Each chapter of the book introduces a central element of Laruelle’s non-philosophical project. The first two, grouped together under the heading, “A Generic Introduction,” introduce the two elements that will, together, condition each of the other domains or unified theories introduced throughout the rest of the book: (1) the theory of philosophical decision; and (2) what Smith refers to as the “style” of non-philosophy. Together, these lay out the aims of Laruelle’s non-philosophy in relation to philosophy in its standard disciplinary form. For the unfamiliar: Laruelle’s theory of philosophical decision is a kind of metaphilosophical theory about the form and nature of philosophical inquiry. In order for inquiry to be recognizable as philosophy, according to Laruelle, it must decide, provisionally, on a set of basic divisions (expressed, in Laruelle’s terms, as a basic division between “transcendence” and “immanence”) in terms of which the world (that which philosophy takes to be its object) can be known to philosophy. While different philosophical approaches may have internal reasons for choosing different terms to occupy these positions, the basic form of decision must remain, or else the thought in question will fail to appear as “philosophical.”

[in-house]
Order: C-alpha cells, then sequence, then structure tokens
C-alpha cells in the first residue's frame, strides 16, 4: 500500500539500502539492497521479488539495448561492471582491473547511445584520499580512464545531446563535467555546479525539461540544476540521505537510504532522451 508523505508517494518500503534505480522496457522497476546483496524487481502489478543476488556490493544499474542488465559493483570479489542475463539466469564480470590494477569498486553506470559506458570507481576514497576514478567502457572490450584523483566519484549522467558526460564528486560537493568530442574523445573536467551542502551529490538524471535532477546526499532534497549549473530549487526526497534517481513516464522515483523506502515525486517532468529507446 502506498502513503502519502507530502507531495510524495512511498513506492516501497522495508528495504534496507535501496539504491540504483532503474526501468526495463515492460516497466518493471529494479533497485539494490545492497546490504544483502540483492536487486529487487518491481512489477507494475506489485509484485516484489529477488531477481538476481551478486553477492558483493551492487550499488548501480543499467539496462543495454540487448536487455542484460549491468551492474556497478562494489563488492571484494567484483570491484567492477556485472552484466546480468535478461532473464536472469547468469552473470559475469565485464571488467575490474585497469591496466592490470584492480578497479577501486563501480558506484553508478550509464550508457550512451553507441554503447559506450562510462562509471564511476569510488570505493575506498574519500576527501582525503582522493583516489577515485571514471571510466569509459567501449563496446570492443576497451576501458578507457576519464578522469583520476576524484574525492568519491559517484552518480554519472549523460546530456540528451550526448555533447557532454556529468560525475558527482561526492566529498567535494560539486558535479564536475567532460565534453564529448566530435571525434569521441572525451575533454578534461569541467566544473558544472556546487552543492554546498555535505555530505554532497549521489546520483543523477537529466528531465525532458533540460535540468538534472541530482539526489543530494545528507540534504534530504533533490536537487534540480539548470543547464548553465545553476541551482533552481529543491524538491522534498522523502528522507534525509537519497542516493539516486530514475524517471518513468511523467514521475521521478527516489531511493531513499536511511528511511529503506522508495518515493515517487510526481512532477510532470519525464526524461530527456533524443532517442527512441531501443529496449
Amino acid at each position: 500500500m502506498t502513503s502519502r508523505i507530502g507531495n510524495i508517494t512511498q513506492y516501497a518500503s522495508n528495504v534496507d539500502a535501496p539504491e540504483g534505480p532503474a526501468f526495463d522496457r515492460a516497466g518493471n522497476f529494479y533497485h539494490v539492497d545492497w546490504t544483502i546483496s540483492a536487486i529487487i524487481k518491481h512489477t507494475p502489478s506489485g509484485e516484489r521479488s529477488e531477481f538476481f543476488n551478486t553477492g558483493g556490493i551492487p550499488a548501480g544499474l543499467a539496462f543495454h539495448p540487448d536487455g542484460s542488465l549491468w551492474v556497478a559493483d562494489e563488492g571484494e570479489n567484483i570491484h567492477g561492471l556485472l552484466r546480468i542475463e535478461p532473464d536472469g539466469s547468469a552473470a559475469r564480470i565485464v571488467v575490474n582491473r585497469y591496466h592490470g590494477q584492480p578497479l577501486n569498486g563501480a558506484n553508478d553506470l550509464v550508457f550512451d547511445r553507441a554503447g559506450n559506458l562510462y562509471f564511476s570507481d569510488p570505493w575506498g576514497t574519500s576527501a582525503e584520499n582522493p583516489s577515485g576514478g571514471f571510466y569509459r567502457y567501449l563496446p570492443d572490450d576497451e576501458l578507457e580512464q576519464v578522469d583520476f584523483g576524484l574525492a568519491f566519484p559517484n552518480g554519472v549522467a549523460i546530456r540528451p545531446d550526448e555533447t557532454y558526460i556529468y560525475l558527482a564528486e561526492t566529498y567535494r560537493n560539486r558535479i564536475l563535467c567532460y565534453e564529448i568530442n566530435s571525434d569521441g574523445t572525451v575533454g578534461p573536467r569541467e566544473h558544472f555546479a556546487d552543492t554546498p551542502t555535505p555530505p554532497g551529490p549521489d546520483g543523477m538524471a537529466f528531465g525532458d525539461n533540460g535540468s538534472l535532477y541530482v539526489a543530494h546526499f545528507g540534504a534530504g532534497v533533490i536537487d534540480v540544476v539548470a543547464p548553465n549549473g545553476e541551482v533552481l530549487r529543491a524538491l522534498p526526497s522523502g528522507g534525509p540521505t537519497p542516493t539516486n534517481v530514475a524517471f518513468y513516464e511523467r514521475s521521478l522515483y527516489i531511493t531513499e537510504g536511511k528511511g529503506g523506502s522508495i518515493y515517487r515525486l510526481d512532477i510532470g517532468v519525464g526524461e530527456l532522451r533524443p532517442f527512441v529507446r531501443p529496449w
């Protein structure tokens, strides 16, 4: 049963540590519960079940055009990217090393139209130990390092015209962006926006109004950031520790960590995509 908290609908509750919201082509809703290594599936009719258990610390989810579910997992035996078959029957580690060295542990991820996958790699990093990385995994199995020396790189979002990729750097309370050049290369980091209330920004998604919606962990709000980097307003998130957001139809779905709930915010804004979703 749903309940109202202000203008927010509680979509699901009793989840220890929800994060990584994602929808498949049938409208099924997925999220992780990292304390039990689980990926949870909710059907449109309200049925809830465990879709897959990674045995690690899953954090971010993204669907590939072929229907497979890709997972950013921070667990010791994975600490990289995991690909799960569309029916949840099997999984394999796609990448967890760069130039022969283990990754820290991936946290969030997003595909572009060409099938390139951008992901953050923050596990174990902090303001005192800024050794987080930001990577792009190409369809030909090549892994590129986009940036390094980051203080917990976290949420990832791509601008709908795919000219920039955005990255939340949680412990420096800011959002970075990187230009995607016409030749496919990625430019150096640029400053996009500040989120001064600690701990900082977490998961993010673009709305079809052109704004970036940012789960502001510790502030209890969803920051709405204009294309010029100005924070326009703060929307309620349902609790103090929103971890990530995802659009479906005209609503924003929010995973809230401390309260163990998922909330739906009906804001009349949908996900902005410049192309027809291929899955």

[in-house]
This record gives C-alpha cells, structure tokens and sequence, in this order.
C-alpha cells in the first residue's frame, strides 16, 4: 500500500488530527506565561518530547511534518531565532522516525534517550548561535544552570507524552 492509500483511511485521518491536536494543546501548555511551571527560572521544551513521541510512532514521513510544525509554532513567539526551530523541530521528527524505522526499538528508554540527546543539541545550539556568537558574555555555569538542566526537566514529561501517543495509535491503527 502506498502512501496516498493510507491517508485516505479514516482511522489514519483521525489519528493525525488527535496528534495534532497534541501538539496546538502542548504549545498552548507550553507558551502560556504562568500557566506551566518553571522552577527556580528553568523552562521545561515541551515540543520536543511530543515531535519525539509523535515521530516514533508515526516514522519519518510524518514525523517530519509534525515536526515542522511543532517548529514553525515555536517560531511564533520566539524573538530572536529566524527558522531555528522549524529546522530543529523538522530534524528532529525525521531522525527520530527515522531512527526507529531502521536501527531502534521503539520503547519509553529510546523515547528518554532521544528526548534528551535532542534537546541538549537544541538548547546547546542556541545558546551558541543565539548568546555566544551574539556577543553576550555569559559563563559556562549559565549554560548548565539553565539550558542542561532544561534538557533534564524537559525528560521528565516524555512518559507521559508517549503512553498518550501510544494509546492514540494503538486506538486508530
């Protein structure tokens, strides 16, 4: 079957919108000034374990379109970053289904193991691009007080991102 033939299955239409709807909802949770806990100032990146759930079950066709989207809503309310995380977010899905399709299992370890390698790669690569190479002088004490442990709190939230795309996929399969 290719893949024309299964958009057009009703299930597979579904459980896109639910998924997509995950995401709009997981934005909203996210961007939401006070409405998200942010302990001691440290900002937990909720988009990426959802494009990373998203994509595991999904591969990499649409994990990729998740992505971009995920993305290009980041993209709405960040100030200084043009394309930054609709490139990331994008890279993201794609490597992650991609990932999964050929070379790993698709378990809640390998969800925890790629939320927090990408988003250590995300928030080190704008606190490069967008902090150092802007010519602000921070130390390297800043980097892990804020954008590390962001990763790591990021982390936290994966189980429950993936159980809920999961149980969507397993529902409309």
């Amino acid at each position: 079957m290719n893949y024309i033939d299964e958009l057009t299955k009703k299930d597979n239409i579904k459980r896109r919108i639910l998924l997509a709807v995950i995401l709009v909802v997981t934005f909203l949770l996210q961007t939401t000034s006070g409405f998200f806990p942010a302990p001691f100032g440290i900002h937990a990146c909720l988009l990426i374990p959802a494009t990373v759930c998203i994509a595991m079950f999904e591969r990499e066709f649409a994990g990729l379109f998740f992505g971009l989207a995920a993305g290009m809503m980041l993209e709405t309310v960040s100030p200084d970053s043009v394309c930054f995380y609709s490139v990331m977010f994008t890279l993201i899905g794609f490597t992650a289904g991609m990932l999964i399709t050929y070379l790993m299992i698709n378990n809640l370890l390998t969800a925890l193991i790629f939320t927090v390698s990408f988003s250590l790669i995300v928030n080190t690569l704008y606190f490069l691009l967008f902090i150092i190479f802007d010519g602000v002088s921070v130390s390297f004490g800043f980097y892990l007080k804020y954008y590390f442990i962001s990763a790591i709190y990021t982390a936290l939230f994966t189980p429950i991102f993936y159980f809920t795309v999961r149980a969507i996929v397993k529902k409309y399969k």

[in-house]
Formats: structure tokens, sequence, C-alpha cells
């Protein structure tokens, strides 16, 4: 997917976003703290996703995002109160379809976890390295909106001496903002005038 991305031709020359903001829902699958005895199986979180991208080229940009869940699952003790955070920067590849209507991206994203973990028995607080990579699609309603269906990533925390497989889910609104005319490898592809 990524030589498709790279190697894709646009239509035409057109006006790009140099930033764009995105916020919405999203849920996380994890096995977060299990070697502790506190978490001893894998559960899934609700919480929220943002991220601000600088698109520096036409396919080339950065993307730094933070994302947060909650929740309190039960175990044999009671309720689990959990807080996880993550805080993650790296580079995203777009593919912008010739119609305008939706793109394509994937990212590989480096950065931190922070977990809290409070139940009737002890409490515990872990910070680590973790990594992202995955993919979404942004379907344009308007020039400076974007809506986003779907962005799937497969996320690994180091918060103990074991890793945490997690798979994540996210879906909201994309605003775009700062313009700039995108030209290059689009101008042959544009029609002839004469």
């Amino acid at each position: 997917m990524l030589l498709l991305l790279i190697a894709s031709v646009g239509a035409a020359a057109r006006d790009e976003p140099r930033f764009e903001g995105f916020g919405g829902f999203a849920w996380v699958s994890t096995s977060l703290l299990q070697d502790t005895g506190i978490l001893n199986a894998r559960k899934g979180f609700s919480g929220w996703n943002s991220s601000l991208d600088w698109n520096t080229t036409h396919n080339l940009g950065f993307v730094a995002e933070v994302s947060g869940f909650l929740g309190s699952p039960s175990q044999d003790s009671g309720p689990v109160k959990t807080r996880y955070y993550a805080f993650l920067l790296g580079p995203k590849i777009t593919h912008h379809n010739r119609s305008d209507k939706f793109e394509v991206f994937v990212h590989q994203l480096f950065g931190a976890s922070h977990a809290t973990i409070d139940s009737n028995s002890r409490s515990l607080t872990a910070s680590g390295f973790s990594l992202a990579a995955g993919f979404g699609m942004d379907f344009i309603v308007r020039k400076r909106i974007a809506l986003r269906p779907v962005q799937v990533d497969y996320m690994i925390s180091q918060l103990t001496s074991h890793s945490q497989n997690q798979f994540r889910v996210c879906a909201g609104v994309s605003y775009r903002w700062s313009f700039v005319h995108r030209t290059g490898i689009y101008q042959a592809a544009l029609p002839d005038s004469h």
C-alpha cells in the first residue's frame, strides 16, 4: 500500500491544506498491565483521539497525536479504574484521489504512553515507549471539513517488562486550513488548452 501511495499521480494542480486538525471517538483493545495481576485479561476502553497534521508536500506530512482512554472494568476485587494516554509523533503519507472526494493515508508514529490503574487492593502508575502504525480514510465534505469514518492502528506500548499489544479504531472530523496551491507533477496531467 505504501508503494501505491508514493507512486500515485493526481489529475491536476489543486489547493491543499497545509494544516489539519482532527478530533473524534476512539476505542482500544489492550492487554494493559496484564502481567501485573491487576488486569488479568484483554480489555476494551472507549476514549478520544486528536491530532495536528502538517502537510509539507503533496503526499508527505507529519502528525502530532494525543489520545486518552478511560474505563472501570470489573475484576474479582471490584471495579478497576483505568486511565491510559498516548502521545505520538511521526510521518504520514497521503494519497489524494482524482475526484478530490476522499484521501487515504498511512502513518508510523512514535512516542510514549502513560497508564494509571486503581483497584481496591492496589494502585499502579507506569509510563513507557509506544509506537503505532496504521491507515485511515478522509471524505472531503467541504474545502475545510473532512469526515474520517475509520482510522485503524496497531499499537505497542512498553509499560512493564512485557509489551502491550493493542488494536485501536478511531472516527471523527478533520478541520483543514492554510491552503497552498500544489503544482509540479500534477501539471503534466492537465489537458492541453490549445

One upshot of the form philosophy takes is that philosophy’s reflections must always appear to be meta in relation to the things that philosophy considers; this meta appears in the fact that, for instance, philosophical reflection on other materials, whether scientific, artistic, moral, or otherwise, always takes the form of a philosophy of that material. While the theory of decision constitutes a kind of critique of philosophy’s pretension to meta status, this critique is not itself the main use of non-philosophical thought. Once this form has been recognized, according to Laruelle, then it becomes possible to suspend this pretension – a pretension to what Laruelle calls “sufficiency.” Suspending this sufficiency, it becomes possible to take up a different relationship to the theoretical materials offered by philosophy, one where philosophy’s materials can be placed on the same plane as other conceptual materials, rather than above or below them. This practice is what constitutes the style of non-philosophy itself, as a sort of pragmatics of the use of philosophical materials, together with the materials of other disciplines and forms of inquiry. The theoretical apparatuses that result from the combination of philosophy and some other material are called “unified theories” of philosophy, and whatever it has been conjoined with.